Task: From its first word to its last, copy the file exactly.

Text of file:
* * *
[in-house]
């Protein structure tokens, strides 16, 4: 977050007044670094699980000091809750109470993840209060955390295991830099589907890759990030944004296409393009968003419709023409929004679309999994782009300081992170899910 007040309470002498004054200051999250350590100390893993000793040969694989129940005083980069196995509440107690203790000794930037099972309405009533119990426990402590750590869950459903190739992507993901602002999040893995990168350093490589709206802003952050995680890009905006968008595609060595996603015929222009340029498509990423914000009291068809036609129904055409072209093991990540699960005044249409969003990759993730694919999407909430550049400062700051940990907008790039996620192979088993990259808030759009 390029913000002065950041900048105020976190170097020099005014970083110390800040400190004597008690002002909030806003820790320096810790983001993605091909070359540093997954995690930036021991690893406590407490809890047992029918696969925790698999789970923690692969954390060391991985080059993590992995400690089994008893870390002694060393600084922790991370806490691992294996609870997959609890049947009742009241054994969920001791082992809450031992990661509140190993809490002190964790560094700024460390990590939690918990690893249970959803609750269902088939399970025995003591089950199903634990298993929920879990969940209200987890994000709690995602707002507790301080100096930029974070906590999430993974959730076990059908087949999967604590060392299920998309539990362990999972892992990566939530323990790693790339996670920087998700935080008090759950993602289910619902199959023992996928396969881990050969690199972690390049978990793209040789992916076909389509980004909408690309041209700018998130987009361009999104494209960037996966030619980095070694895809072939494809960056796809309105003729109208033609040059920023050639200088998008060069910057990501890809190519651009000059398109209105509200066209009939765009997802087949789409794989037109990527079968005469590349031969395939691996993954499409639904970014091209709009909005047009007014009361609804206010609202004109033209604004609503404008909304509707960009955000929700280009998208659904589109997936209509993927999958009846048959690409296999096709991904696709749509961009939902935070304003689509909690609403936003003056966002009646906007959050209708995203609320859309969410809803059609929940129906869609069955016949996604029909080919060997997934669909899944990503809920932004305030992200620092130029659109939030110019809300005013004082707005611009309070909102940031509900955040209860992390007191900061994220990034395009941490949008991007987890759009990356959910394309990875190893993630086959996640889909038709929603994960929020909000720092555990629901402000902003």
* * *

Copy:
[in-house]
């Protein structure tokens, strides 16, 4: 977050007044670094699980000091809750109470993840209060955390295991830099589907890759990030944004296409393009968003419709023409929004679309999994782009300081992170899910 007040309470002498004054200051999250350590100390893993000793040969694989129940005083980069196995509440107690203790000794930037099972309405009533119990426990402590750590869950459903190739992507993901602002999040893995990168350093490589709206802003952050995680890009905006968008595609060595996603015929222009340029498509990423914000009291068809036609129904055409072209093991990540699960005044249409969003990759993730694919999407909430550049400062700051940990907008790039996620192979088993990259808030759009 390029913000002065950041900048105020976190170097020099005014970083110390800040400190004597008690002002909030806003820790320096810790983001993605091909070359540093997954995690930036021991690893406590407490809890047992029918696969925790698999789970923690692969954390060391991985080059993590992995400690089994008893870390002694060393600084922790991370806490691992294996609870997959609890049947009742009241054994969920001791082992809450031992990661509140190993809490002190964790560094700024460390990590939690918990690893249970959803609750269902088939399970025995003591089950199903634990298993929920879990969940209200987890994000709690995602707002507790301080100096930029974070906590999430993974959730076990059908087949999967604590060392299920998309539990362990999972892992990566939530323990790693790339996670920087998700935080008090759950993602289910619902199959023992996928396969881990050969690199972690390049978990793209040789992916076909389509980004909408690309041209700018998130987009361009999104494209960037996966030619980095070694895809072939494809960056796809309105003729109208033609040059920023050639200088998008060069910057990501890809190519651009000059398109209105509200066209009939765009997802087949789409794989037109990527079968005469590349031969395939691996993954499409639904970014091209709009909005047009007014009361609804206010609202004109033209604004609503404008909304509707960009955000929700280009998208659904589109997936209509993927999958009846048959690409296999096709991904696709749509961009939902935070304003689509909690609403936003003056966002009646906007959050209708995203609320859309969410809803059609929940129906869609069955016949996604029909080919060997997934669909899944990503809920932004305030992200620092130029659109939030110019809300005013004082707005611009309070909102940031509900955040209860992390007191900061994220990034395009941490949008991007987890759009990356959910394309990875190893993630086959996640889909038709929603994960929020909000720092555990629901402000902003």